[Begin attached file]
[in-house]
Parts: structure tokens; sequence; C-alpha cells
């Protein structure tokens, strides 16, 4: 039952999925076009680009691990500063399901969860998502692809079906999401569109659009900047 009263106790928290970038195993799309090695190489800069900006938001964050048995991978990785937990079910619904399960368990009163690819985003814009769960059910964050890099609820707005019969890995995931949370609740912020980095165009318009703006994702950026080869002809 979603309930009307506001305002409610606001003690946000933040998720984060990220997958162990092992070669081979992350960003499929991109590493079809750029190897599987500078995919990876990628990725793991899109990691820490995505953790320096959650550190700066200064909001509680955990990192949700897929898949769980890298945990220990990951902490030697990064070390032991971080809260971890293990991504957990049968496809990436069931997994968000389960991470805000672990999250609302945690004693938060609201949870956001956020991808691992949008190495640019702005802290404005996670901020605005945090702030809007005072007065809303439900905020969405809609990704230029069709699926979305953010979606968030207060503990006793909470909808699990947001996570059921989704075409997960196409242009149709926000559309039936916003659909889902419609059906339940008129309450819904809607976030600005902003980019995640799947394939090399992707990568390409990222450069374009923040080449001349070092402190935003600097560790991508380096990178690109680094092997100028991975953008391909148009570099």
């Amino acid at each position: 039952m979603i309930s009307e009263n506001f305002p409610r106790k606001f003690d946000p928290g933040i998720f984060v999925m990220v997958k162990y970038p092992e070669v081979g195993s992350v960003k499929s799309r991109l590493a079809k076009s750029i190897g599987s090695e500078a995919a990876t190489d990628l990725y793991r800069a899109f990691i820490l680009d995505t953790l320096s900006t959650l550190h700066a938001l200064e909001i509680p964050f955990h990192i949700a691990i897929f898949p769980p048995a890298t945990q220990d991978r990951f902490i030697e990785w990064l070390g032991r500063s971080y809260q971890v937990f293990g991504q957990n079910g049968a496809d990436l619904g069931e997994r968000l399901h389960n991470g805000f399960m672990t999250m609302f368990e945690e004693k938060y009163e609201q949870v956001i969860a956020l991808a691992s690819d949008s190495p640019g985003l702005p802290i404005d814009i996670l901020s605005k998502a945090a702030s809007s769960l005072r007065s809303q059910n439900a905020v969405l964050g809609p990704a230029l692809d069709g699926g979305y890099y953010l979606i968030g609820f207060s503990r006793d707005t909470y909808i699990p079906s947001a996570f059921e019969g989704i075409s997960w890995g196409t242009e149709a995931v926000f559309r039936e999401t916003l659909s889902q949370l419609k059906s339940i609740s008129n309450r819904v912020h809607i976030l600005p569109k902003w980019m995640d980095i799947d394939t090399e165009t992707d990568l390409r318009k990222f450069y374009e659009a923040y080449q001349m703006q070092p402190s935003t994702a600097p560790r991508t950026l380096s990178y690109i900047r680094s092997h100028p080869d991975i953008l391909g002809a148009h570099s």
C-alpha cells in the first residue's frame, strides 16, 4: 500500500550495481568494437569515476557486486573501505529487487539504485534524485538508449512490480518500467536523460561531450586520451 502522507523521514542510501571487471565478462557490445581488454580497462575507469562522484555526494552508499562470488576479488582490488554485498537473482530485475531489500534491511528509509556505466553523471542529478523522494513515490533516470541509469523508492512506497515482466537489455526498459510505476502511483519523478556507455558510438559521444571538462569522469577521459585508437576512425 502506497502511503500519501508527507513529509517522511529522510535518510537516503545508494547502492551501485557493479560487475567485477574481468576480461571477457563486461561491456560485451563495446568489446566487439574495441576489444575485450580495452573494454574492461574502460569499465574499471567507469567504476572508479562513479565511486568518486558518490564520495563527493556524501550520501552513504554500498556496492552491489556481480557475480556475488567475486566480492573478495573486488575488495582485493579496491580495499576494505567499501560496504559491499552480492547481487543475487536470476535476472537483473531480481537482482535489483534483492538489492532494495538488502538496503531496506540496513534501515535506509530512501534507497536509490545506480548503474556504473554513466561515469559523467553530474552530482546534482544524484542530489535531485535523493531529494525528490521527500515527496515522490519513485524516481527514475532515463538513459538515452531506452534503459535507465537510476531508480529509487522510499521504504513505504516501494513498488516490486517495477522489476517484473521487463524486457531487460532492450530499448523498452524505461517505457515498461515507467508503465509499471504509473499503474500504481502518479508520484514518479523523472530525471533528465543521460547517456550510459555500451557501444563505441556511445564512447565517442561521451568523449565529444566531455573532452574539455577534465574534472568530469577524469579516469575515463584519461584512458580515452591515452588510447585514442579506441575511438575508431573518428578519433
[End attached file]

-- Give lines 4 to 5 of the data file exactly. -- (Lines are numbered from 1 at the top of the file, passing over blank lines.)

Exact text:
């Amino acid at each position: 039952m979603i309930s009307e009263n506001f305002p409610r106790k606001f003690d946000p928290g933040i998720f984060v999925m990220v997958k162990y970038p092992e070669v081979g195993s992350v960003k499929s799309r991109l590493a079809k076009s750029i190897g599987s090695e500078a995919a990876t190489d990628l990725y793991r800069a899109f990691i820490l680009d995505t953790l320096s900006t959650l550190h700066a938001l200064e909001i509680p964050f955990h990192i949700a691990i897929f898949p769980p048995a890298t945990q220990d991978r990951f902490i030697e990785w990064l070390g032991r500063s971080y809260q971890v937990f293990g991504q957990n079910g049968a496809d990436l619904g069931e997994r968000l399901h389960n991470g805000f399960m672990t999250m609302f368990e945690e004693k938060y009163e609201q949870v956001i969860a956020l991808a691992s690819d949008s190495p640019g985003l702005p802290i404005d814009i996670l901020s605005k998502a945090a702030s809007s769960l005072r007065s809303q059910n439900a905020v969405l964050g809609p990704a230029l692809d069709g699926g979305y890099y953010l979606i968030g609820f207060s503990r006793d707005t909470y909808i699990p079906s947001a996570f059921e019969g989704i075409s997960w890995g196409t242009e149709a995931v926000f559309r039936e999401t916003l659909s889902q949370l419609k059906s339940i609740s008129n309450r819904v912020h809607i976030l600005p569109k902003w980019m995640d980095i799947d394939t090399e165009t992707d990568l390409r318009k990222f450069y374009e659009a923040y080449q001349m703006q070092p402190s935003t994702a600097p560790r991508t950026l380096s990178y690109i900047r680094s092997h100028p080869d991975i953008l391909g002809a148009h570099s």
C-alpha cells in the first residue's frame, strides 16, 4: 500500500550495481568494437569515476557486486573501505529487487539504485534524485538508449512490480518500467536523460561531450586520451 502522507523521514542510501571487471565478462557490445581488454580497462575507469562522484555526494552508499562470488576479488582490488554485498537473482530485475531489500534491511528509509556505466553523471542529478523522494513515490533516470541509469523508492512506497515482466537489455526498459510505476502511483519523478556507455558510438559521444571538462569522469577521459585508437576512425 502506497502511503500519501508527507513529509517522511529522510535518510537516503545508494547502492551501485557493479560487475567485477574481468576480461571477457563486461561491456560485451563495446568489446566487439574495441576489444575485450580495452573494454574492461574502460569499465574499471567507469567504476572508479562513479565511486568518486558518490564520495563527493556524501550520501552513504554500498556496492552491489556481480557475480556475488567475486566480492573478495573486488575488495582485493579496491580495499576494505567499501560496504559491499552480492547481487543475487536470476535476472537483473531480481537482482535489483534483492538489492532494495538488502538496503531496506540496513534501515535506509530512501534507497536509490545506480548503474556504473554513466561515469559523467553530474552530482546534482544524484542530489535531485535523493531529494525528490521527500515527496515522490519513485524516481527514475532515463538513459538515452531506452534503459535507465537510476531508480529509487522510499521504504513505504516501494513498488516490486517495477522489476517484473521487463524486457531487460532492450530499448523498452524505461517505457515498461515507467508503465509499471504509473499503474500504481502518479508520484514518479523523472530525471533528465543521460547517456550510459555500451557501444563505441556511445564512447565517442561521451568523449565529444566531455573532452574539455577534465574534472568530469577524469579516469575515463584519461584512458580515452591515452588510447585514442579506441575511438575508431573518428578519433